Stop acting like design is a choice.
A mental shift for pitching your work.
It’s never my job to sell anyone on “doing design.” You will “do design” with or without me.
Let’s consider a definition for design, which I first remember hearing in grad school:
“Design is the evidence of creative human choices to answer a problem.”
Admittedly, there are quite a number of definitions we can use to help better understand our craft. This one, though, is particularly instructive: design as a verb is the action of making choices; as a noun it is the evidence of those choices.
You can’t ship anything without making some creative choices. Shape, line, color, material, texture, hierarchy, content, motion… on and on and on the choices tumble. Each and every one must be answered.
Now, you can make terrible choices. You can make uninformed choices. You can make split-second, instinctual choices. You can say you don’t care. You can say that functionality is the only requirement. You can apply a preset theme or just accept the default options. You might even get lucky and make an accidentally fantastic creative choice.
It’s irrelevant. Choices will have to be made — visual, interactive, experiential choices over and over again until you’ve put something into the world.
Design will happen.
This might seem like a nitpicky semantic debate, but it’s absolutely vital to understanding the value of design as a profession. Our craft, as much as any other, is inextricable from the creation of business value. You can minimize it, maximize it, ignore it, but you absolutely cannot escape it.
When we tell ourselves that every designer should be able to sell and market their work, that’s personally good advice. You should absolutely be able to persuasively explain creative decisions, especially to folks who are uncomfortable making them. This is true freelancing, consulting in an agency, or working as in-house talent.
But, if we extend that to say we should be pitching the profession of design as a benefit to a product or service, we’re surrendering to the long-standing bias in business that design is anything less than an inescapable requirement to ship product.
It’s true that design has won a real seat at the table in a lot of organizations recently. That’s a huge win. But, this core falsehood remains — that design was ever absent from the table to begin with.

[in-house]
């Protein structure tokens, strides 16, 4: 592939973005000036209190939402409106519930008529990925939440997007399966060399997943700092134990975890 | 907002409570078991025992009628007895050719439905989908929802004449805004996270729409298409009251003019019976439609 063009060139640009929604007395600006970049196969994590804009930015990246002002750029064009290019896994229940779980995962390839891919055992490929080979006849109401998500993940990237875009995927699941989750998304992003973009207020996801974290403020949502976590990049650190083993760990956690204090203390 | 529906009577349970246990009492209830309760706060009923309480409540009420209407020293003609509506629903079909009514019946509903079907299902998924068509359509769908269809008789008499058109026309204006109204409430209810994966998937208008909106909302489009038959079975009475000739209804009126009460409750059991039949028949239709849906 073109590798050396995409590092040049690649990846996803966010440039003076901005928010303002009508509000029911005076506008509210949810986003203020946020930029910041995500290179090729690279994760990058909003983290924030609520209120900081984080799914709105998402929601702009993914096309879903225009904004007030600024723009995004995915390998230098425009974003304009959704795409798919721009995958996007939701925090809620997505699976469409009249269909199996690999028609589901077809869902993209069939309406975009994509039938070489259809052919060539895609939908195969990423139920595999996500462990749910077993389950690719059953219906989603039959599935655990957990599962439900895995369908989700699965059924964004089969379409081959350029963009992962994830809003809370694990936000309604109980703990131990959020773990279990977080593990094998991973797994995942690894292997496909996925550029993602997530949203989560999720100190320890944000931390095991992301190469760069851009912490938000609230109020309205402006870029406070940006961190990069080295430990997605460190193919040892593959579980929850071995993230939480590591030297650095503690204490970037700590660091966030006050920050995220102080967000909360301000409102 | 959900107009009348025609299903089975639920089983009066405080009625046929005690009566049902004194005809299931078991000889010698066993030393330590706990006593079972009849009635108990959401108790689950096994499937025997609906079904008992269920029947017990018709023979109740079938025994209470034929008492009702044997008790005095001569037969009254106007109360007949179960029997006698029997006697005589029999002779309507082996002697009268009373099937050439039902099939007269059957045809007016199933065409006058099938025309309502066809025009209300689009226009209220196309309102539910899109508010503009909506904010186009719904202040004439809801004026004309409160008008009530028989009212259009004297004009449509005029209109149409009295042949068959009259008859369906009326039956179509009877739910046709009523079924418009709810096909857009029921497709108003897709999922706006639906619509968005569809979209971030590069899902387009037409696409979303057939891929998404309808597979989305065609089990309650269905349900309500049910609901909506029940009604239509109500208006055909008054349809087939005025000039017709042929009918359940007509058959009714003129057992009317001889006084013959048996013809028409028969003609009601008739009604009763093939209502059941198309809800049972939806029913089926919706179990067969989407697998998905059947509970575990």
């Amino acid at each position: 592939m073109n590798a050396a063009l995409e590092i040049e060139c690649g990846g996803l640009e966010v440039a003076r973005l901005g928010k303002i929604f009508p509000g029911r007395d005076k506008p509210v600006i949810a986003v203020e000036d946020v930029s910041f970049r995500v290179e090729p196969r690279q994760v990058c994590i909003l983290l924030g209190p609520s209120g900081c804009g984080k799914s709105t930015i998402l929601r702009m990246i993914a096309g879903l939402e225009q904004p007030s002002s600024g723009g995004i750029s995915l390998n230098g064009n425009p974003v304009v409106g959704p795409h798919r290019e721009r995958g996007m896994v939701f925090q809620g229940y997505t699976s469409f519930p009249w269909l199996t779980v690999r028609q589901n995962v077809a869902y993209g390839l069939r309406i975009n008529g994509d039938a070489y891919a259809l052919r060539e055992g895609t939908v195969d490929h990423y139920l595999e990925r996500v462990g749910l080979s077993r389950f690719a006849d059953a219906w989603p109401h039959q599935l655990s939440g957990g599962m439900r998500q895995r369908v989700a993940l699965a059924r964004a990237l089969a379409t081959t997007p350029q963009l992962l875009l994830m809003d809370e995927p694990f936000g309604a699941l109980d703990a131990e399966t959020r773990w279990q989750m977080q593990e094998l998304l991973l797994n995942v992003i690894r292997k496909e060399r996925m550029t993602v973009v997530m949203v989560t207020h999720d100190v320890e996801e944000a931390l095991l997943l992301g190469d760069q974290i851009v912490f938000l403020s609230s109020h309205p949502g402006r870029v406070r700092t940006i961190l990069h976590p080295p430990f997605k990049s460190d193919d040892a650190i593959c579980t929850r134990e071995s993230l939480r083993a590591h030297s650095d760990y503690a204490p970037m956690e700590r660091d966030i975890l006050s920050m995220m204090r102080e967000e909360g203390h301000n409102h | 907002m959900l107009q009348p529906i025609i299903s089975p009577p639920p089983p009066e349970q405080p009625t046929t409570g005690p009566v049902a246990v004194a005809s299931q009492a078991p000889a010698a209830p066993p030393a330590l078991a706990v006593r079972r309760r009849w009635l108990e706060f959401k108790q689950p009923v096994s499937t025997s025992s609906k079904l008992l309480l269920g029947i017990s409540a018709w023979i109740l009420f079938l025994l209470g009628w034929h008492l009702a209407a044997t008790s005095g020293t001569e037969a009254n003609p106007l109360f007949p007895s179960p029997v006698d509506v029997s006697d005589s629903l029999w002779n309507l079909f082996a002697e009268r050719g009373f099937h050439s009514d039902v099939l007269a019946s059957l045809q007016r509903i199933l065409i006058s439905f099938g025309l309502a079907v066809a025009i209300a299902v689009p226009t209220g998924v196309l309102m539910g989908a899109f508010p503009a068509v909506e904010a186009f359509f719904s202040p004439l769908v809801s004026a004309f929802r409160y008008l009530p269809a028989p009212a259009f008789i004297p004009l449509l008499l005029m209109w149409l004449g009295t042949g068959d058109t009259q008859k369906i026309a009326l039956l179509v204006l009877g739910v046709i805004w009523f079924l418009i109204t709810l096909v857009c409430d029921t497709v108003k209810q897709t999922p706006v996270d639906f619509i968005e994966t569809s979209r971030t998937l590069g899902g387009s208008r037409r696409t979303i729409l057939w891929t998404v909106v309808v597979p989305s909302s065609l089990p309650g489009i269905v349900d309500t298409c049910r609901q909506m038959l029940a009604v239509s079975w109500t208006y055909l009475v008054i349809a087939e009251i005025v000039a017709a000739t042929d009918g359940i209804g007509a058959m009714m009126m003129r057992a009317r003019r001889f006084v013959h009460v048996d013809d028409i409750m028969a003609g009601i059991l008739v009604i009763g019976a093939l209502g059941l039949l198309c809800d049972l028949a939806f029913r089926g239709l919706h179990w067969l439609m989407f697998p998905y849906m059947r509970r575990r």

Think about the ugliest product you’ve ever encountered. Remember the app that immediately made you wince and delete. Recall the service that left you baffled as to why anyone would open it to the public.
Someone (likely a committee of someones) designed it. They chose everything you experienced. Then they shipped it.
They didn’t set out to make something poor, but it also didn’t just ✨✨POOF!✨✨ into existence fully formed as a frustrating hot mess. Somebody picked a color, a font, a workflow, a logo, any and every attribute, on and on until… fail. Even if they didn’t realize they were making a choice (hello, default options) the choice was made nontheless.
So, when we say that designers should know how to “sell design,” here’s the pitch:
In order to ship your product, in order to turn this vision into something of value, creative choices have to be made. Hundreds of them. Thousands. Maybe more.
You may say you don’t care. You may believe your customers don’t care. You may delay and default and half-ass these choices, but you absolutely cannot escape them.
Someone will make each and every one of these choices before it’s out the door.
So, since you have to make these choices anyway…
Why not make the best ones you can?
While our profession may focus on making better creative choices, design itself is not a choice. In fact, it never was.